Because there are no expenses (I’ll assume none for clarity, though there are some as written above) and you know the income from the lease, it’s easy to come up with an NOI for the deal. Cap rates for solid commercial deals might be in the 5-6 range. When interest rates increasing, caps go up as well. Prices should go down.
Because the lease term is so long, the investor needs to look at what happens many years in the future. While, they look attractive, options benefit the tenant, because they can walk away if the location is not profitable for them. The owner that purchases this type of deal wants to set it and forget it and the last thing the owner wants is to negotiate a new lease. These companies know this, and often will negotiate a lower rent than is what in the lease, feeling that they have the owner over a barrel. Because of this, it is very important to have a backup plan in case the tenant leaves. The value of the building is much higher with a good lease, than the value of its sticks and bricks. It may be difficult to sell a building that looks like a Walgreens (but has nothing inside) when there is no lease. Then again, you don’t often see a Walgreens location go out of business.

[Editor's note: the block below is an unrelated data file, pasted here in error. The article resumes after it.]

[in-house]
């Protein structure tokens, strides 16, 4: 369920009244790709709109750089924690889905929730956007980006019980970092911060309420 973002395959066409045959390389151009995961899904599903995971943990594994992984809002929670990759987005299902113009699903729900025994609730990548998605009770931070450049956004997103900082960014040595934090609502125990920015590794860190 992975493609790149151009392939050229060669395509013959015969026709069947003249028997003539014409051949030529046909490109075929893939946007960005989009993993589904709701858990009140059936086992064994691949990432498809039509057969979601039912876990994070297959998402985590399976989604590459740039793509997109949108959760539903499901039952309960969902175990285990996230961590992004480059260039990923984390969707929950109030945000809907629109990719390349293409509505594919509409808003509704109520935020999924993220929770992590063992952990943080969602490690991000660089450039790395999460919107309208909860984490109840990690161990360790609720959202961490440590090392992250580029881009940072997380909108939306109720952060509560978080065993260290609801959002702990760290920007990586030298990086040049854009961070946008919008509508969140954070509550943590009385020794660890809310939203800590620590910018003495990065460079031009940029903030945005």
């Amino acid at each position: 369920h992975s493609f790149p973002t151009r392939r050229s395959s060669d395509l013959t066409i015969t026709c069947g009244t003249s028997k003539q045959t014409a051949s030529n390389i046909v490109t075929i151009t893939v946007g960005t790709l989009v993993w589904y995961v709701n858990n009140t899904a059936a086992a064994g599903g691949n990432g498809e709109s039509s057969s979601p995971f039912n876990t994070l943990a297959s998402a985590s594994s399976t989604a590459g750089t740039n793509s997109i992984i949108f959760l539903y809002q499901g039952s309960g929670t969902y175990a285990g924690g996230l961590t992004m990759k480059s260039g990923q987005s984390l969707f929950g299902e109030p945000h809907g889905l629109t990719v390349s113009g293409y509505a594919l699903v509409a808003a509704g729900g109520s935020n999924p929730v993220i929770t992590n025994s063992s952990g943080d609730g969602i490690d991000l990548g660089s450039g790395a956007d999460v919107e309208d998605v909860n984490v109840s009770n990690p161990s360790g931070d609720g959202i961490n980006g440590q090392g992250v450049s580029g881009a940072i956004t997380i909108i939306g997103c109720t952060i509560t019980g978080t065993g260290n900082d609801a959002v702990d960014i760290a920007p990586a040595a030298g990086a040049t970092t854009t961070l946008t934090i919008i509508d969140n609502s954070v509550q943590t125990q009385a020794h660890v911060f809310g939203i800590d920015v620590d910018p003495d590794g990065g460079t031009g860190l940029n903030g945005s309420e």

The investor needs to be willing to hold the property for a long time and not be in a hurry to sell right away. These aren’t good properties to flip.
Once the investor knows what the NOI and going cap rate is, they can calculate a reasonable purchase price. With that, they can determine the debt service and then calculate a cash flow and have a reasonable certainty the rent checks will come in.